Conflict simulation, peacebuilding, and development

Daily Archives: 29/06/2010

InfoChess, and permutations of classic games

Classic games sometimes offer interesting possibilities for both teaching and modification. On the one hand, they’re easy to play and the rules are well-known. On the other hand, reflection on the rules or rule variation can illuminate some really interesting issues. The multiplayer boardgame Risk is one such example—I have one colleague, Prof. David Romano, who has had undergraduate students play through a game and desconstruct the rules and game outcome from the perspective of international relations theory. (I also developed a somewhat satirical version of Risk based on Iraqi politics that I play with graduate students and colleagues at McGill, although for entertainment rather than education.)

One particularly interesting case of modifying a classic game for educational purposes is InfoChess, “a chess variant designed to simulate the relationship between what is known and what remains unknown in conflict, and to stimulate a deeper appreciation of the interaction between the informational domain and more traditional military affairs.” One version of the game—described in this ruleset here—allows players to obscure the identities of pieces, eliminate pieces at a distance (via “psyops”), or make an opponent skip a move (via ‘electronic warfare”). More complex versions are possible, and the game can be played both face-to-face with a (modified) conventional chess set, or is also available as computer software (see picture at right). The InfoChess approach also allows the game to be tweaked to address different types of problems. Bryan Karabaich, for example, passed on a variant that tries to capture some of the dilemmas of contemporary asymmetric warfare (such as contemporary counterinsurgency operations):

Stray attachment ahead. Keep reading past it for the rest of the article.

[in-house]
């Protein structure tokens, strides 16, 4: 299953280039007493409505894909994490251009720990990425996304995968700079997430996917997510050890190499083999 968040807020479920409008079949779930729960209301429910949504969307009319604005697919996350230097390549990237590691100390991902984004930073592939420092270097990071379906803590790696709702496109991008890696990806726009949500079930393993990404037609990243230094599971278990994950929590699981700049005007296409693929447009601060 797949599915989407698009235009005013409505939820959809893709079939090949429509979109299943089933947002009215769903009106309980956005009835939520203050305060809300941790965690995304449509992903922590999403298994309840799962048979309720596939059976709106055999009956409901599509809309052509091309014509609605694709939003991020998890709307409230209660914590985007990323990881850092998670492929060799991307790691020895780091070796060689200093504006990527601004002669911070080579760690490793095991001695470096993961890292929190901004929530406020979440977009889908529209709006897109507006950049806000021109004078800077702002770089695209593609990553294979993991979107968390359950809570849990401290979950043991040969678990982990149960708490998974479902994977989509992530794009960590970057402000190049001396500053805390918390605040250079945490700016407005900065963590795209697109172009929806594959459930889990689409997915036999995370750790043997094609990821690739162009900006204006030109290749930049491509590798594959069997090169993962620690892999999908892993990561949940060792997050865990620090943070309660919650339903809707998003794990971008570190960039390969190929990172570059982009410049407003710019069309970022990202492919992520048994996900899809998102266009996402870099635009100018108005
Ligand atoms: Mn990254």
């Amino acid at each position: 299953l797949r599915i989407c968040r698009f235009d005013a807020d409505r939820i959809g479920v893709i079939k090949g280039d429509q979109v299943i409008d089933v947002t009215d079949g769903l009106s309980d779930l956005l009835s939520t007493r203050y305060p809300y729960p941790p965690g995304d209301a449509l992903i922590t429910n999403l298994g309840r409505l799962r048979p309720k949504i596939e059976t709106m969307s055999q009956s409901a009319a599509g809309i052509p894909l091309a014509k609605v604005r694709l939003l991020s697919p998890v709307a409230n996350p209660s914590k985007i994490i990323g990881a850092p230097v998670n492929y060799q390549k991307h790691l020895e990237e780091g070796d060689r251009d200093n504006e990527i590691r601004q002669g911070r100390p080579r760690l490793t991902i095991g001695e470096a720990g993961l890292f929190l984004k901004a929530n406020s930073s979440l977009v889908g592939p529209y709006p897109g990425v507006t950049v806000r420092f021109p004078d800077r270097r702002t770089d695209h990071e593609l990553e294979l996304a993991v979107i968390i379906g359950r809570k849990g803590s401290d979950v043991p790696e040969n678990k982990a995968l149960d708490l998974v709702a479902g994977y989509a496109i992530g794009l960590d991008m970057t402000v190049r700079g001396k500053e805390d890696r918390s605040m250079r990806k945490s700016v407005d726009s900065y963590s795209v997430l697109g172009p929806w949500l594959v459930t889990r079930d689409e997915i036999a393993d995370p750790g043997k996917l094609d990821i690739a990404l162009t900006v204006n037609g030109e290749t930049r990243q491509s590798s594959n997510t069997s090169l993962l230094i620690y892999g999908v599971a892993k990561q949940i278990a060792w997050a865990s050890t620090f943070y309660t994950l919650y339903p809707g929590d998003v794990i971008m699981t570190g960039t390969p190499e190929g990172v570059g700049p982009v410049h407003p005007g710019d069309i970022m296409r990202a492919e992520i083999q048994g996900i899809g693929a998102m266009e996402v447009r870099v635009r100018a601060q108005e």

• White has a  full roster of pieces.  Rules of engagement are that he cannot take Black Bishops.  Checkmate constitutes winning.
  • Black is given King, 8 (or 13) pawns and two bishops.  ROE are to capture any four White pieces and request negotiations.  If White accepts negotiations, Black wins.

(If one wanted the game to even more closely match recent events regarding Afghanistan, I suppose one could even allow for a Knight to be replaced when he makes unflattering comments to Rolling Stone about the King and Queen.) In his paper “So a Wargamer and a Black Swan Walk into a Bar…“, Peter Perla—who knows a thing or two about wargames—describes one game of InfoChess as “the best representation of the cognitive aspects of asymmetric warfare and information operations that I have ever seen. It was all about understanding the mental models of the key decisionmakers, and how to exploit them to win.”

For those of you are interested in reading more, you find additional information on InfoChess here, here,  here, and here. And no, the picture at the very top isn’t InfoChess, it’s just plain old chess—but seemed appropriate!

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